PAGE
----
The United States of America: Hope of the world?
Published: Monday, October 29, 2012
Updated: Monday, October 29, 2012 11:10
Last Monday, the final debate between presidential candidates was held in Boca Raton, Fla. In about a week, the new leader of the United States of America will be decided, and all of the election hullabaloo – the campaign speeches, television ads, debates, poll numbers, voting drives, etc. – will be finished for a while.
To most people, this will come as a relief. Electing a president of a country can be a very tiring and disheartening process. Others, mainly TV pundits and opinion columnists, will be sad to see the tumult come to a close – it’s awfully good fodder.
It’s strange how much effort, sweat, tears and jeers we put into this whole debacle. Keeping up-to-date with the election – from the GOP candidate debates to the party conventions to making sure you’re registered to vote to watching debates to actually going and voting – it seems it should be a full time job.
And just like that, in about a week, it’ll all be over.
During the last presidential debate, Governor Romney said something in his closing arguments that almost made me spit out my drink.
"This nation is the hope of the earth," Romney said with his eyes, much more tired than when he first set out on this journey to try to become America’s king. I scoffed and immediately took to Twitter in my displeasure.
It was a statement I thought was chock full of American exceptionalism and the sort of US hubris that makes the rest of the world despise us and our many fast-food restaurants. Romney, in that moment, sounded a lot like an 18th century Puritan, championing our country as "the city on the hill" the rest of the globe should strive to be just like.
Yet, as I reflect on this seemingly eternal process of electing a new president, I can’t help but feel proud. Cynicism is a terribly easy path to follow. It’s not hard to let yourself feel disenchanted with the whole process, the entire country and whomever becomes president. It might even be fair of you to do so.
Romney said America is the "hope" of the earth.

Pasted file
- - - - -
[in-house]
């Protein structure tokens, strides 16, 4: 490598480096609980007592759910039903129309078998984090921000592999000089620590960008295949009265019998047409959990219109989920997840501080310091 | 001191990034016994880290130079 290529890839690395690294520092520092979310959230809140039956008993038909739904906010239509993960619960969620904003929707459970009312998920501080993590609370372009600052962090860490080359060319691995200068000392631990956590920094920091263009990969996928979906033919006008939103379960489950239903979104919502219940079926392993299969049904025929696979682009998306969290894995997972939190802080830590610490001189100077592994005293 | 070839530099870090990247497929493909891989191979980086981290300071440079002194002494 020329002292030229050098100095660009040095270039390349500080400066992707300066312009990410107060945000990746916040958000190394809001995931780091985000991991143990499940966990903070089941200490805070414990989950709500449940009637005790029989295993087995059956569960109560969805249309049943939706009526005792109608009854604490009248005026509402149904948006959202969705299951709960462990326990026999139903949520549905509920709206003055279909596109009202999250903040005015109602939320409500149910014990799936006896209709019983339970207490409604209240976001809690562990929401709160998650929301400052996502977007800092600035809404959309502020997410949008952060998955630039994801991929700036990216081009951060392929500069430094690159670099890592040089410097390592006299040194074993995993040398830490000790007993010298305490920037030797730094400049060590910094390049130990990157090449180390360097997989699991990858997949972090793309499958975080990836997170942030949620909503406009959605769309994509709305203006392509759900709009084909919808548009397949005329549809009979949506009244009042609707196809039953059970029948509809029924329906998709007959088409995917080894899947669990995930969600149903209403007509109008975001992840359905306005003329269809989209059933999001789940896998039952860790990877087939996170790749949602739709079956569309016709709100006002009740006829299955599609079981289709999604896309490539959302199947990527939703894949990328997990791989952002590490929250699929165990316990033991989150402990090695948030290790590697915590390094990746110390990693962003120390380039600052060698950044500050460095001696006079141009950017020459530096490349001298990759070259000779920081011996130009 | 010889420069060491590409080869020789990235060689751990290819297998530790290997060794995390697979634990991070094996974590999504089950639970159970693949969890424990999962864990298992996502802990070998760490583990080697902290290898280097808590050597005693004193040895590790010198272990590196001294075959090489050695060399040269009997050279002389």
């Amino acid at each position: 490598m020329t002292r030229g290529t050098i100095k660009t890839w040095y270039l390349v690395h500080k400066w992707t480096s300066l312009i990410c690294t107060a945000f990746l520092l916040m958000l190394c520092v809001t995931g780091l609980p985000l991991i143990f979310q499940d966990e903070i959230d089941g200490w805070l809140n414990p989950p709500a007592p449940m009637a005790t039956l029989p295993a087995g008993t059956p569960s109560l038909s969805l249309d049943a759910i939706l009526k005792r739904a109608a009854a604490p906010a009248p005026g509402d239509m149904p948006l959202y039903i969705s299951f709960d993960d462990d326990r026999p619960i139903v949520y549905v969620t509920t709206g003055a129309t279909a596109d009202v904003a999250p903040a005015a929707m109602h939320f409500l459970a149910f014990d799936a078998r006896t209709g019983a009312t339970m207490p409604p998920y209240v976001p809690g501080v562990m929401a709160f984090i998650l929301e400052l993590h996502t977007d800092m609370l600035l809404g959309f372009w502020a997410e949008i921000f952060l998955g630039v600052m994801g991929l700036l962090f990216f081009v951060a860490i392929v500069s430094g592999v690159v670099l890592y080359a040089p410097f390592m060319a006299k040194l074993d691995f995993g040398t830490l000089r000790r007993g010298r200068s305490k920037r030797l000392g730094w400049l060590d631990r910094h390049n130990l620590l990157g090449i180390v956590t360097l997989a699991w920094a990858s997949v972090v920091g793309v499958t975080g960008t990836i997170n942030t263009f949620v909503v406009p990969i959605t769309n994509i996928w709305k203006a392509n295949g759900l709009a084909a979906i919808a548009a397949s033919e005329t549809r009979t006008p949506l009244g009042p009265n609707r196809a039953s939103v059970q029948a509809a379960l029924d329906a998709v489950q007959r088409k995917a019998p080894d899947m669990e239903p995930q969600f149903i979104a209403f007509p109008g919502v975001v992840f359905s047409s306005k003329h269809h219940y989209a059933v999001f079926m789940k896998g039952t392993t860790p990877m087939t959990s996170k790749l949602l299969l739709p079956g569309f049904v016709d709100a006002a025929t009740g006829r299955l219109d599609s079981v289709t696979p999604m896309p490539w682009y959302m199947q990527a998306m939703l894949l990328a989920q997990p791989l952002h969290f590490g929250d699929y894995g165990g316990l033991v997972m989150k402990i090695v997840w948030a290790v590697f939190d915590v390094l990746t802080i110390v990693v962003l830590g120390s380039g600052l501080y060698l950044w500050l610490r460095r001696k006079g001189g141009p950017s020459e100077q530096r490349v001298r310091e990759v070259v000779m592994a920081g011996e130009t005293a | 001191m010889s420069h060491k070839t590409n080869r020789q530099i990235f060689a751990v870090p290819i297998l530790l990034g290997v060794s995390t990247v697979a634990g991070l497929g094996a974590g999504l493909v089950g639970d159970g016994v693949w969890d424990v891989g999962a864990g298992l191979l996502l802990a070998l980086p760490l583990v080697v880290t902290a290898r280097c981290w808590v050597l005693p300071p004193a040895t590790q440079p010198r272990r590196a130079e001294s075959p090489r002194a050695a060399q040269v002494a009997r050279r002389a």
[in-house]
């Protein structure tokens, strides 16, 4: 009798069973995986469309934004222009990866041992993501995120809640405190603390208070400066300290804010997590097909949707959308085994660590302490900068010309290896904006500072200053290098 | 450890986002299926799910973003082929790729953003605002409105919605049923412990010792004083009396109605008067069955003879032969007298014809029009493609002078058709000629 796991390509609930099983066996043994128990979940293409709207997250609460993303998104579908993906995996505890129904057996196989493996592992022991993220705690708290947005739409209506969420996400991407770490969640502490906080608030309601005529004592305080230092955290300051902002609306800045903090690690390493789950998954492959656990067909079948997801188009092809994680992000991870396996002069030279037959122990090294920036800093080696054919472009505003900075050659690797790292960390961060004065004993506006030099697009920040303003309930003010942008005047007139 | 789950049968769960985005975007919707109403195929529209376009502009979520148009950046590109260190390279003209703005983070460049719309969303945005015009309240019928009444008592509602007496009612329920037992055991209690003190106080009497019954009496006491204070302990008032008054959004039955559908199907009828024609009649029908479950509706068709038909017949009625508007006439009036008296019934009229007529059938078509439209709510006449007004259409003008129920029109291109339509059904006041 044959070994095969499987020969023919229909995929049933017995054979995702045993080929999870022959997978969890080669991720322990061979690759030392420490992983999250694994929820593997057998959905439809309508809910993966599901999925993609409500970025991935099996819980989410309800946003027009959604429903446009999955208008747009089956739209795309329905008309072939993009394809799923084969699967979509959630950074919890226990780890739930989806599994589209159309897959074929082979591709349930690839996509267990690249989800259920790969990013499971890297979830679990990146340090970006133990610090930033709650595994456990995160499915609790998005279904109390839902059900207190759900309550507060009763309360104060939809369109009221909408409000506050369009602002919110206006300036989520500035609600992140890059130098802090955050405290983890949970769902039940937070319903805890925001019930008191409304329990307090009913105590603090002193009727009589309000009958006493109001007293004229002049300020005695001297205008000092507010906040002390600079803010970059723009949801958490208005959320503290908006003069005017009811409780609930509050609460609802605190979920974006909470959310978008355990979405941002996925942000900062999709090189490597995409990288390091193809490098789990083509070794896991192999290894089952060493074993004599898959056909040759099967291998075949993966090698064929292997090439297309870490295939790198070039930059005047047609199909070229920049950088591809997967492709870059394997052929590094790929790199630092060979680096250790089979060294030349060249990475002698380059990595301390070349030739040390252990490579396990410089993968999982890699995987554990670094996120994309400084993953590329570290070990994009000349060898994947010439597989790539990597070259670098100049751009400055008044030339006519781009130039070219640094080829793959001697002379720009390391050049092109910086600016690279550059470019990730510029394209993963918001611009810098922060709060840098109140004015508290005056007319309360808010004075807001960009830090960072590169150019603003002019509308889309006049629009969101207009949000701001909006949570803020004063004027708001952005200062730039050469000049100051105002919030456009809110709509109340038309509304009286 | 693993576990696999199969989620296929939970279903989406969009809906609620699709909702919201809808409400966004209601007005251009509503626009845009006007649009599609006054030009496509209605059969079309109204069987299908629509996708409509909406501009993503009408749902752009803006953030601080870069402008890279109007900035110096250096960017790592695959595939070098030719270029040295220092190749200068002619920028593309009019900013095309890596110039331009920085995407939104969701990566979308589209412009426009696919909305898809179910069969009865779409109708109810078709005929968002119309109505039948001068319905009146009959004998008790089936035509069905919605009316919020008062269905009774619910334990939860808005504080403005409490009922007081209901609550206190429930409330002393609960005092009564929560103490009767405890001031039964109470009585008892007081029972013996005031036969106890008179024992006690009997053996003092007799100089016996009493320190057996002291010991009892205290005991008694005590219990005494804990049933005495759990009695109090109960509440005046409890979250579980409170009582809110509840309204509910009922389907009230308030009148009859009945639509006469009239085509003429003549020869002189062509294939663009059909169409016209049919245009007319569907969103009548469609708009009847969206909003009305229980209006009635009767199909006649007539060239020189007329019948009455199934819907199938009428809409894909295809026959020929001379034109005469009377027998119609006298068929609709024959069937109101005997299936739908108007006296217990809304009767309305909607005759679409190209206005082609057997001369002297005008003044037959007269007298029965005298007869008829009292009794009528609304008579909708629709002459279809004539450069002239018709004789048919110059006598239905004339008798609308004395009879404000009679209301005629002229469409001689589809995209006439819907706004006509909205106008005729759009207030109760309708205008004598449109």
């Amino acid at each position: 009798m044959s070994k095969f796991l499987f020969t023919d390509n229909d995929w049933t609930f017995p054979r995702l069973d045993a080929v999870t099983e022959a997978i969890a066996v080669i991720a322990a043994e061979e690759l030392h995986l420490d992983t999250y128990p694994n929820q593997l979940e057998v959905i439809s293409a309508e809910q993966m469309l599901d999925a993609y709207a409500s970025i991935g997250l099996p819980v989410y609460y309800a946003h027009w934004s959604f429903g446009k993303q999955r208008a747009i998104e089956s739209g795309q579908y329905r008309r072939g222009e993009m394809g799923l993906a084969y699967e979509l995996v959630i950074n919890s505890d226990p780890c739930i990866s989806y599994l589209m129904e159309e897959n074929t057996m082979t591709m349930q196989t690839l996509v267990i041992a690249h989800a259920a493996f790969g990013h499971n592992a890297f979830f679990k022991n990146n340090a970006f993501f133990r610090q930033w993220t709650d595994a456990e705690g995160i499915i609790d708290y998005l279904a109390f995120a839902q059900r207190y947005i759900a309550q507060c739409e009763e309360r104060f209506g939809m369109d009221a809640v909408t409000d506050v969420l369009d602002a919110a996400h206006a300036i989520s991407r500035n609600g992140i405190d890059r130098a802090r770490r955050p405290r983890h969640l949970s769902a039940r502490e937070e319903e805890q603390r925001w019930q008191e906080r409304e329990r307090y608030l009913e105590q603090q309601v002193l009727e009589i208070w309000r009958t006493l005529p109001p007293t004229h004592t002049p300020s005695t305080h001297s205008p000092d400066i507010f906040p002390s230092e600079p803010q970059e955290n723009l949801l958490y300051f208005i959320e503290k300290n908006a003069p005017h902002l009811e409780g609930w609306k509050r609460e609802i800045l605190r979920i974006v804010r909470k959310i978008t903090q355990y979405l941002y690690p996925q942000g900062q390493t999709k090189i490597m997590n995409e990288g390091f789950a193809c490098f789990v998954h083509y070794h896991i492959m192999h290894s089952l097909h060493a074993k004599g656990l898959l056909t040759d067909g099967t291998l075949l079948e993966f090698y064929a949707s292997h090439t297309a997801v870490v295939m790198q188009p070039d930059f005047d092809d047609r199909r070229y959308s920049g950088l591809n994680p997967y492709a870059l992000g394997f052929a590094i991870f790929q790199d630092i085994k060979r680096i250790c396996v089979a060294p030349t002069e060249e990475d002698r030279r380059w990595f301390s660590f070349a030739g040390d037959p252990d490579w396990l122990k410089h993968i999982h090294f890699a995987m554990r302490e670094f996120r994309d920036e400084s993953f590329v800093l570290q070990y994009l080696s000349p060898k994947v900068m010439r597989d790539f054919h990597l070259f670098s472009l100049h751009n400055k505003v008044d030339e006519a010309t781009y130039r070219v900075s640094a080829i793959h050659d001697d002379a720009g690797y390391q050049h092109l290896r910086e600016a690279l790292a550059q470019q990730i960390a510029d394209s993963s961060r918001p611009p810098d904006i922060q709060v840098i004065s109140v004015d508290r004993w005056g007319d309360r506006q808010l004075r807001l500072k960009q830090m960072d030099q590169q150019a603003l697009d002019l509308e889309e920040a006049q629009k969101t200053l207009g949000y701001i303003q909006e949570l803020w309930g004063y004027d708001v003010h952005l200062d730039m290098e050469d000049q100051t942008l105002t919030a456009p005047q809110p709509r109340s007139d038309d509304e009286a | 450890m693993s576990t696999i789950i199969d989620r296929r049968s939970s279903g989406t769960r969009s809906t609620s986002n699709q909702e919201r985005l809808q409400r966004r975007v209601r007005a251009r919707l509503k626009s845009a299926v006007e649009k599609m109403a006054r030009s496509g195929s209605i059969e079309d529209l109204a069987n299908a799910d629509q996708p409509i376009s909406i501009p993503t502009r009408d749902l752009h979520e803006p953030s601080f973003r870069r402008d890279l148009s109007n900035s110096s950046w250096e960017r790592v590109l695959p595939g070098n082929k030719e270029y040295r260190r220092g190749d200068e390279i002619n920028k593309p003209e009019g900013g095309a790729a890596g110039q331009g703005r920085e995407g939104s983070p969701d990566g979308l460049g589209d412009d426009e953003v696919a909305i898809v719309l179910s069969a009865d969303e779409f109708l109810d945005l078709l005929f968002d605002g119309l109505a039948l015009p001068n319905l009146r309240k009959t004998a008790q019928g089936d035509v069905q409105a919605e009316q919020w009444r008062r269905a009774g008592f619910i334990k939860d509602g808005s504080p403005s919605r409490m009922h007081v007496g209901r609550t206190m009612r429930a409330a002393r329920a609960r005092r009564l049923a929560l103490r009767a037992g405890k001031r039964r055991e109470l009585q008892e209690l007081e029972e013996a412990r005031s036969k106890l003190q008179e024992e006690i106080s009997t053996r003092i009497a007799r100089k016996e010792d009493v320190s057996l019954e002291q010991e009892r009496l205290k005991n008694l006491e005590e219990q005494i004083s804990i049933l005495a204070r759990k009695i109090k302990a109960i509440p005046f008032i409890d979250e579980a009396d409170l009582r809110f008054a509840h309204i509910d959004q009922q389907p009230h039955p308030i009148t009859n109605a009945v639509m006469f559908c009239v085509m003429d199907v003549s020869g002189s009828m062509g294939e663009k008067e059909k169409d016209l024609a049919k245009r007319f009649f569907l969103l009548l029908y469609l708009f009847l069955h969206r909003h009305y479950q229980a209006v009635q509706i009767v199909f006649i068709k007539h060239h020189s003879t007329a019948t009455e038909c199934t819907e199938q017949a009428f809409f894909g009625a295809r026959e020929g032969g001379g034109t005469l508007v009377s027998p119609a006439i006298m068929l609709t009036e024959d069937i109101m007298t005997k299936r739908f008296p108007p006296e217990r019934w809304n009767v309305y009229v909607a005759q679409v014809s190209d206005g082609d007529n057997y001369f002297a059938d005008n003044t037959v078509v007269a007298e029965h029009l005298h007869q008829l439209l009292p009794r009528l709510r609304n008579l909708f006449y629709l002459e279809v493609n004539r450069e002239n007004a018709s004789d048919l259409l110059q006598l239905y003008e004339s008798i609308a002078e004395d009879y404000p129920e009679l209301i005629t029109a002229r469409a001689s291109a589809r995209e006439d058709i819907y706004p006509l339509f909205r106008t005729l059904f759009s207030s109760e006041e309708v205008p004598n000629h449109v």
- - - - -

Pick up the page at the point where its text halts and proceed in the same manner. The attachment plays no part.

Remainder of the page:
Hope. What does it mean?
For many people in America, hope is the only thing that gets them through their weeks, days and even minutes. While our nation can be quite a rich and comfortable place to exist, there are many who are marginalized, suffering, or persecuted still. Anticipating a better future and a community more gracious and full with each coming day – that is what hope is for many Americans.
Like I admitted, I was totally put off by Romney’s belief that America is and should be the hope of the earth – at first. When I start to think about it, though, we, America, could be a lot worse than the hope of the world.
We could be its policeman or judge or principal, like we have in the past. We could try to be its boss or its manager.
I do fear Governor Romney’s opinion that America should be the hope of the earth is one fueled by American exceptionalist and cutthroat capitalist beliefs. However, whether he becomes president or Barack Obama stays in the oval office for four more years, we as Americans get to decide – no matter who’s in charge of running the U.S.’s day-to-day operations – what kind of example we are to the rest of the world.
We can, and maybe we should, try our best to be the hope of the earth. Not necessarily by policy or plans or political programs, but by how we treat each other and both the physical and human worlds.
I think we do a good job of being the type of people others would want to emulate during an election cycle. There is the mudslinging and the pundits and the whole political mess, but the fact we care and still feel we have a stake in choosing the direction of our country is something to be hopeful about.
So, as presidents stay or go, and as this election cycle and others come to a close, let’s approach our lives as voters, Americans and global citizens with both pride and respect – all the while maintaining a posture of humility that makes it possible for us to stay a country worth hoping for.